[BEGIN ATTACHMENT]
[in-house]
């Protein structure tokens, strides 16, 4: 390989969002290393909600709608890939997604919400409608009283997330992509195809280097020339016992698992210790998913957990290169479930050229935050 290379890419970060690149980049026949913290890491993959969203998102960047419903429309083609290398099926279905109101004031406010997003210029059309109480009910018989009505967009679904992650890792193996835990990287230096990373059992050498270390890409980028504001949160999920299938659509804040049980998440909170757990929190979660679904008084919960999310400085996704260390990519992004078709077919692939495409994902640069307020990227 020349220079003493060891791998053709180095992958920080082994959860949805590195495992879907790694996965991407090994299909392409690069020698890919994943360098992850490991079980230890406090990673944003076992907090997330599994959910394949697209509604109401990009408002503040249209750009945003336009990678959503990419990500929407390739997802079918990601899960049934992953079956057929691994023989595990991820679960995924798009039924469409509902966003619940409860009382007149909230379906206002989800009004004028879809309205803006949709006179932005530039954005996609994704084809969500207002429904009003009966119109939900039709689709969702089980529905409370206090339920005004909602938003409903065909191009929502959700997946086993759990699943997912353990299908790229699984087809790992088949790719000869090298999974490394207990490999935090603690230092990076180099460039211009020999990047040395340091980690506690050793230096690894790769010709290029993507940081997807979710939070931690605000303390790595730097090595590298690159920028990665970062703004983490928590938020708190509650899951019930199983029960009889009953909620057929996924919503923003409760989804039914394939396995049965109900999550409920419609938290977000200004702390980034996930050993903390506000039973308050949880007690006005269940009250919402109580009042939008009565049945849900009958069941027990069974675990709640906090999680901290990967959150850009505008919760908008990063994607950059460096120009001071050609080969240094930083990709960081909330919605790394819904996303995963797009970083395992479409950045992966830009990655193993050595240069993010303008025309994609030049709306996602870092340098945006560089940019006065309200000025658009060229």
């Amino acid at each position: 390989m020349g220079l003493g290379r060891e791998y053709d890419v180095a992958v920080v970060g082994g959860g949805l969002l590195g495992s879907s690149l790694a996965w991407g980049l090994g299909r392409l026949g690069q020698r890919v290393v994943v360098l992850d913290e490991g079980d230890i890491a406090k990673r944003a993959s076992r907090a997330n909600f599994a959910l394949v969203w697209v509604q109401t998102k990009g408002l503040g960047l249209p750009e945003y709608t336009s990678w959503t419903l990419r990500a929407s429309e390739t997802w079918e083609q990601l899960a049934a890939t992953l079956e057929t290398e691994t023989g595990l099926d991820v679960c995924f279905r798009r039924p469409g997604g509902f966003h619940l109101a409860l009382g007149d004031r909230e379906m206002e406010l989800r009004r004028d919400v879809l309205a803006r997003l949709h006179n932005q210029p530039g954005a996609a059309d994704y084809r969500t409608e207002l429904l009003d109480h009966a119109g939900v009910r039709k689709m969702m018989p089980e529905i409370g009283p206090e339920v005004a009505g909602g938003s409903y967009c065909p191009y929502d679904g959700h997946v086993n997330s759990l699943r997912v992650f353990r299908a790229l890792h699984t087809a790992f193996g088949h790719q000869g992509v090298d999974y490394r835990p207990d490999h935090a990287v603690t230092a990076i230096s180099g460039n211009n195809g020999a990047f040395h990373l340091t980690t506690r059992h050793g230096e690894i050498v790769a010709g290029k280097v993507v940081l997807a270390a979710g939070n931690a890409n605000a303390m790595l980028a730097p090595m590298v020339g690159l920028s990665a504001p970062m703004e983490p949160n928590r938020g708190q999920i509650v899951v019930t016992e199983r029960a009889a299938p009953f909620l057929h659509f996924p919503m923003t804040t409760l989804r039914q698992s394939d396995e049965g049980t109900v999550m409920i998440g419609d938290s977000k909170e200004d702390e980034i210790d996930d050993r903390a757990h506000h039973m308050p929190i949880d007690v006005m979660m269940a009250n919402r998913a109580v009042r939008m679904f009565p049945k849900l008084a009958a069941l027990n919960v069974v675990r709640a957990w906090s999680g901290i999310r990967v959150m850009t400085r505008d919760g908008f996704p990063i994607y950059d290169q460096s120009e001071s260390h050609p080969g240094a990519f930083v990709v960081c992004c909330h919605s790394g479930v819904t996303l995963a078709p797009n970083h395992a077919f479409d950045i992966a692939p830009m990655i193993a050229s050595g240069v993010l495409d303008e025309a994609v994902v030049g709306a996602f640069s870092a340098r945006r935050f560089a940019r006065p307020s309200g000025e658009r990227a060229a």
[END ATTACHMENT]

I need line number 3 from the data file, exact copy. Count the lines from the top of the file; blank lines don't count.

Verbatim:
């Amino acid at each position: 390989m020349g220079l003493g290379r060891e791998y053709d890419v180095a992958v920080v970060g082994g959860g949805l969002l590195g495992s879907s690149l790694a996965w991407g980049l090994g299909r392409l026949g690069q020698r890919v290393v994943v360098l992850d913290e490991g079980d230890i890491a406090k990673r944003a993959s076992r907090a997330n909600f599994a959910l394949v969203w697209v509604q109401t998102k990009g408002l503040g960047l249209p750009e945003y709608t336009s990678w959503t419903l990419r990500a929407s429309e390739t997802w079918e083609q990601l899960a049934a890939t992953l079956e057929t290398e691994t023989g595990l099926d991820v679960c995924f279905r798009r039924p469409g997604g509902f966003h619940l109101a409860l009382g007149d004031r909230e379906m206002e406010l989800r009004r004028d919400v879809l309205a803006r997003l949709h006179n932005q210029p530039g954005a996609a059309d994704y084809r969500t409608e207002l429904l009003d109480h009966a119109g939900v009910r039709k689709m969702m018989p089980e529905i409370g009283p206090e339920v005004a009505g909602g938003s409903y967009c065909p191009y929502d679904g959700h997946v086993n997330s759990l699943r997912v992650f353990r299908a790229l890792h699984t087809a790992f193996g088949h790719q000869g992509v090298d999974y490394r835990p207990d490999h935090a990287v603690t230092a990076i230096s180099g460039n211009n195809g020999a990047f040395h990373l340091t980690t506690r059992h050793g230096e690894i050498v790769a010709g290029k280097v993507v940081l997807a270390a979710g939070n931690a890409n605000a303390m790595l980028a730097p090595m590298v020339g690159l920028s990665a504001p970062m703004e983490p949160n928590r938020g708190q999920i509650v899951v019930t016992e199983r029960a009889a299938p009953f909620l057929h659509f996924p919503m923003t804040t409760l989804r039914q698992s394939d396995e049965g049980t109900v999550m409920i998440g419609d938290s977000k909170e200004d702390e980034i210790d996930d050993r903390a757990h506000h039973m308050p929190i949880d007690v006005m979660m269940a009250n919402r998913a109580v009042r939008m679904f009565p049945k849900l008084a009958a069941l027990n919960v069974v675990r709640a957990w906090s999680g901290i999310r990967v959150m850009t400085r505008d919760g908008f996704p990063i994607y950059d290169q460096s120009e001071s260390h050609p080969g240094a990519f930083v990709v960081c992004c909330h919605s790394g479930v819904t996303l995963a078709p797009n970083h395992a077919f479409d950045i992966a692939p830009m990655i193993a050229s050595g240069v993010l495409d303008e025309a994609v994902v030049g709306a996602f640069s870092a340098r945006r935050f560089a940019r006065p307020s309200g000025e658009r990227a060229a």